All told, criminal justice experts say this would amount to a multi-million dollar reinvestment in the region’s criminal justice system at a time when many municipalities have tossed tough-on-crime policies as wrong-headed and expensive.
Put simply, criminal justice experts say, it won’t work and inevitably leads to mass incarceration and the over-policing of people of color. The United States has the highest incarceration rate in the world.
“We’ve gone through the 70s, 80s, and 90s. We’ve seen the governing through crime. We’ve seen this culture of fear that’s created around crime,” said Chris Campbell, an associate professor at Portland State University’s Department of Criminology & Criminal Justice. “And it doesn’t really work to reduce crime.”
Campbell, who said he has not endorsed nor publicly supported a candidate, said crime is still down significantly compared to the ‘90s and early 2000s, though there’s been an uptick in property crime in the last few years. Whenever cities see a rise in crime, Campbell said, it’s not unusual to see tough-on-crime candidates follow.
“As soon as you see any kind of uptick, the knee-jerk response is to say, ‘We need to get tough on crime,’” he said. “I can’t emphasize enough the fact that if you think crime suppression is the only way to reduce crime, you’re doomed for crime to maintain its current course.”
Gonzalez said he’s clear-eyed about the arguments made against his proposal. But, he argues, right now, ramping up prosecution of low-level crimes is the most humane option. He believes many of the crimes taking place are committed by people with severe addiction and mental health issues. A judge, he says, will be able to compel these people to get treatment.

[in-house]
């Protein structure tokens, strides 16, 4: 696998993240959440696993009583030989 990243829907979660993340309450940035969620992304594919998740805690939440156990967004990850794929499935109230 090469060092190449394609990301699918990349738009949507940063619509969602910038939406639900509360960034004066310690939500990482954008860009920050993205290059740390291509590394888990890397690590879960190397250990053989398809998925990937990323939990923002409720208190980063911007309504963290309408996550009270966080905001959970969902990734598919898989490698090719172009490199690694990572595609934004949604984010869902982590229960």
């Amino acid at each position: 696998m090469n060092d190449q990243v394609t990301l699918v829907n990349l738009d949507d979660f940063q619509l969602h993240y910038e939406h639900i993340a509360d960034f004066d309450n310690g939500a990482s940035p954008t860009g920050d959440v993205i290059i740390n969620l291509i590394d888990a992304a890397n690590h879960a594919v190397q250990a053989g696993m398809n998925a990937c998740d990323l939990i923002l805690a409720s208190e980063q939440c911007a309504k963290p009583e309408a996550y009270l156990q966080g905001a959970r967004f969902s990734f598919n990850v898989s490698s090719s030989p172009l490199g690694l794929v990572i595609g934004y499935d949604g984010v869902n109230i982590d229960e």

“That’s how you disrupt certain cycles of criminality,” he said. “We don’t have a better way, in my opinion, to disrupt that cycle than to arrest that person for stealing someone’s catalytic converter [and] ideally, get them into diversion that mandates addiction services.”
Many of the people who come through Multnomah County Circuit Court are already ordered to receive drug and alcohol treatment as part of their punishment, said Rachel McCarthy, a public information analyst for Multnomah Circuit Court. What type of treatment they receive depends on the crime they have committed, whether it’s a first-time offense, and whether the crime was driven by drug, alcohol or mental health problems.
But, she said, mandated drug, alcohol, and mental health treatment is not a foolproof answer for the courts. Many people don’t or can’t comply with the treatment required by the judge — which can lead to jail time.
Campbell said evidence on mandated treatment through the courts is mixed. Some studies on drug courts say it’s an effective way to reduce drug use and recidivism, while other studies have found it’s not as impactful as persuading people to enter treatment voluntarily.
“Some people will likely respond well to court-mandated treatment, but there are likely many others who will not,” he wrote in an email. “We need to have more localized studies completed of the mandated treatment efforts here in Oregon and Washington to really know more.”
Shelter or else?
If Gonzalez is elected and his policies came to fruition, some people currently living on the streets would likely end up in jail.
The rest, he hopes, would end up in shelter.
In Gonzalez’s ideal Portland, social workers would regularly walk through areas where there’s public camping to inform people living outdoors that they must go to shelter.
In order to do that, the region would need to have shelter beds to direct people to. Under the Ninth Circuit Court of Appeals’ Martin v. Boise decision, municipalities cannot outlaw sleeping outside unless there are available shelter beds.
“We’ve got to get to the point where we’re offering sufficient shelter, safe sleeping spaces with the end game that this has to end,” said Gonzalez.